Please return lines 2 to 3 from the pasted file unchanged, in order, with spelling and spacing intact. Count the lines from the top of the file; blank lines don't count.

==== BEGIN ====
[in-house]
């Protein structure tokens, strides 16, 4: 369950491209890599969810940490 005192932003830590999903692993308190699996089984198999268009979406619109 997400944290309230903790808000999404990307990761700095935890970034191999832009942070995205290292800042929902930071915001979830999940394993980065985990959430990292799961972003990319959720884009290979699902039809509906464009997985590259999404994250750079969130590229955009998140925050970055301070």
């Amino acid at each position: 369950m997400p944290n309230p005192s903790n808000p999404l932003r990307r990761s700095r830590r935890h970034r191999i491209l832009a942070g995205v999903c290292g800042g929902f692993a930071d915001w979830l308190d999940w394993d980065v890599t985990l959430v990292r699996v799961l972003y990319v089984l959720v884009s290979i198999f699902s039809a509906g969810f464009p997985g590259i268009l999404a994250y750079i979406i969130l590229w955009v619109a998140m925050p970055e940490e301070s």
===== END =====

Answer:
């Protein structure tokens, strides 16, 4: 369950491209890599969810940490 005192932003830590999903692993308190699996089984198999268009979406619109 997400944290309230903790808000999404990307990761700095935890970034191999832009942070995205290292800042929902930071915001979830999940394993980065985990959430990292799961972003990319959720884009290979699902039809509906464009997985590259999404994250750079969130590229955009998140925050970055301070």
């Amino acid at each position: 369950m997400p944290n309230p005192s903790n808000p999404l932003r990307r990761s700095r830590r935890h970034r191999i491209l832009a942070g995205v999903c290292g800042g929902f692993a930071d915001w979830l308190d999940w394993d980065v890599t985990l959430v990292r699996v799961l972003y990319v089984l959720v884009s290979i198999f699902s039809a509906g969810f464009p997985g590259i268009l999404a994250y750079i979406i969130l590229w955009v619109a998140m925050p970055e940490e301070s």